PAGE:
As with the writing of songs, we all get involved with writing lyrics. There are recurring themes depending on who wrote them and I wouldn’t like to spoil it by highlighting them all, but in general we do tend to go with themes that are identifiable. We’ve dealt with the 9-5 working week stuck a job that you hate, inevitable break-ups and relationship stuff and the importance of having friends (with beers) around you.
I think your inspirations do change over the course of many years, it’s all part of growing up – I don’t listen to quite so much Terrorvision as I did, but I’ll still be singing loudly when someone cranks up “How To Make Friends…” – but the big picture is still the same. We’re three friends that want to be writing music together and that in itself is quite a hefty chunk of inspiration.
It’s an interesting approach. I believe it makes your writing more authentic and diverse. By the way “years”, for the purpose of the audience, could you shoot us a brief history of EVERYTHING ON RED and draw a picture of your early days?
Thanks, I certainly hope that’s how it comes across.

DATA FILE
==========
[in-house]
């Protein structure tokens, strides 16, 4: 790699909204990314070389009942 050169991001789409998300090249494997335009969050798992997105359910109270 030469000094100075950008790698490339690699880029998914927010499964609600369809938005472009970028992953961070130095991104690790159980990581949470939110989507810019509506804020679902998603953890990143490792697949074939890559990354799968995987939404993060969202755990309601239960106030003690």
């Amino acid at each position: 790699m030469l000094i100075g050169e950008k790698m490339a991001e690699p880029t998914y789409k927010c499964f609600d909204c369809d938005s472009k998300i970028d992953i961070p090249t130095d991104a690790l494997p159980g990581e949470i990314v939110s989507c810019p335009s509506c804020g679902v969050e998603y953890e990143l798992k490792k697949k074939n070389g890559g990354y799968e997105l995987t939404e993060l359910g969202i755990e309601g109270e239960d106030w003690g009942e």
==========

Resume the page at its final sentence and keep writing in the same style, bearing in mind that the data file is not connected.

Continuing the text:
As for the Secret Origins of EoR… We formed out of the ashes of another band. Tom, James and I felt that we weren’t done writing and performing and so we just sort of carried on. Like now, in the first instance it was just the three of us. After a short while, Tom made the switch to keys and we got Toms brother in on bass. We recorded the first seven songs we had written on my old Mac computer and that became our demo (Casino Way Out). The songs we had would veer from screamy punk to classical piano-lead links, via a cheeky ska section. It was inevitably naive and lacking in direction but the ideas were there. We played a bunch a gigs off that and set about writing four “proper” songs that were to be recorded in a real studio. That became the EVERYTHING ON RED EP, still one of our favourite recordings of us! In fact, on our last few gigs we have been finishing the set with the first track off that CD, NeveroddoreveN. From there, we wrote an album of songs that we recorded half at Prism in Stoke and half at Outhouse in Reading. We signed to Lockjaw Records and “Rotator” came out in 2009. We did a couple of tours to promote that. Since then, we’ve put out a few EP’s by ourselves and continued to gig as often as possible. Now we’re just releasing our second album proper and we’re back to our original line up. We have financed and released this album totally off our own backs which is great. We’ve even got our old bassist doing our artwork! I’d say that as an album, Satellites represents us better than any of our previous releases. We’re very proud of it!